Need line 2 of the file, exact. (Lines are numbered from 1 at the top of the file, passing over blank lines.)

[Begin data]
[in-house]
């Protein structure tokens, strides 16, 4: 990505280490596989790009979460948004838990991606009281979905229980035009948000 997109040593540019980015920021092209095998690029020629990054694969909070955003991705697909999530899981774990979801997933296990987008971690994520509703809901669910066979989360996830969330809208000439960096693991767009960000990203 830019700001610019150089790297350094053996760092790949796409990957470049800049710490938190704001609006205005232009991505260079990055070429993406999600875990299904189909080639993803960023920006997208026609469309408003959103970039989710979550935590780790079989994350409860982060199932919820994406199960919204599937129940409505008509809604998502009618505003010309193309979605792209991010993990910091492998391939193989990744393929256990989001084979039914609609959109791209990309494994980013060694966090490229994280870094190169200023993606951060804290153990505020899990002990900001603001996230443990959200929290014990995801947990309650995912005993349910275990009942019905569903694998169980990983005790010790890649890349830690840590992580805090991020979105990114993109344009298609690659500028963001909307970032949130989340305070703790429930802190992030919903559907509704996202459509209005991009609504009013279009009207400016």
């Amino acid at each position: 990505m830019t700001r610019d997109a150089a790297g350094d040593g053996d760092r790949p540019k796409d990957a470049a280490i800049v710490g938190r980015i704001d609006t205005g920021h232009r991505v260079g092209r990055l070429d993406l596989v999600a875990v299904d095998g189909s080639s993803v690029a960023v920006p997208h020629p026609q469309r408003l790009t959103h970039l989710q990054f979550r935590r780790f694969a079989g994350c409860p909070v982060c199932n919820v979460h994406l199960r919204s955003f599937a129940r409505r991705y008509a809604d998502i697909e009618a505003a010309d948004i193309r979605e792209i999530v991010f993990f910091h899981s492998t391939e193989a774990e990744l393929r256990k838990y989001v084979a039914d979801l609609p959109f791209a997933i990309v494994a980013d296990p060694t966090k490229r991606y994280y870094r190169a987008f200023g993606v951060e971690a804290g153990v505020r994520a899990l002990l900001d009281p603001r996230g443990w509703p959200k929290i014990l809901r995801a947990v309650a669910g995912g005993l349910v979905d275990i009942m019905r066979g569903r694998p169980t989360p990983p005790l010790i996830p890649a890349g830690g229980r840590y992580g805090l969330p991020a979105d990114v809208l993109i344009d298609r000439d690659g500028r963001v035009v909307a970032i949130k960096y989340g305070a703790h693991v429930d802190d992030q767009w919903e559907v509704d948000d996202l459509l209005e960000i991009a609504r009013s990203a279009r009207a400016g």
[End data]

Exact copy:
């Protein structure tokens, strides 16, 4: 990505280490596989790009979460948004838990991606009281979905229980035009948000 997109040593540019980015920021092209095998690029020629990054694969909070955003991705697909999530899981774990979801997933296990987008971690994520509703809901669910066979989360996830969330809208000439960096693991767009960000990203 830019700001610019150089790297350094053996760092790949796409990957470049800049710490938190704001609006205005232009991505260079990055070429993406999600875990299904189909080639993803960023920006997208026609469309408003959103970039989710979550935590780790079989994350409860982060199932919820994406199960919204599937129940409505008509809604998502009618505003010309193309979605792209991010993990910091492998391939193989990744393929256990989001084979039914609609959109791209990309494994980013060694966090490229994280870094190169200023993606951060804290153990505020899990002990900001603001996230443990959200929290014990995801947990309650995912005993349910275990009942019905569903694998169980990983005790010790890649890349830690840590992580805090991020979105990114993109344009298609690659500028963001909307970032949130989340305070703790429930802190992030919903559907509704996202459509209005991009609504009013279009009207400016």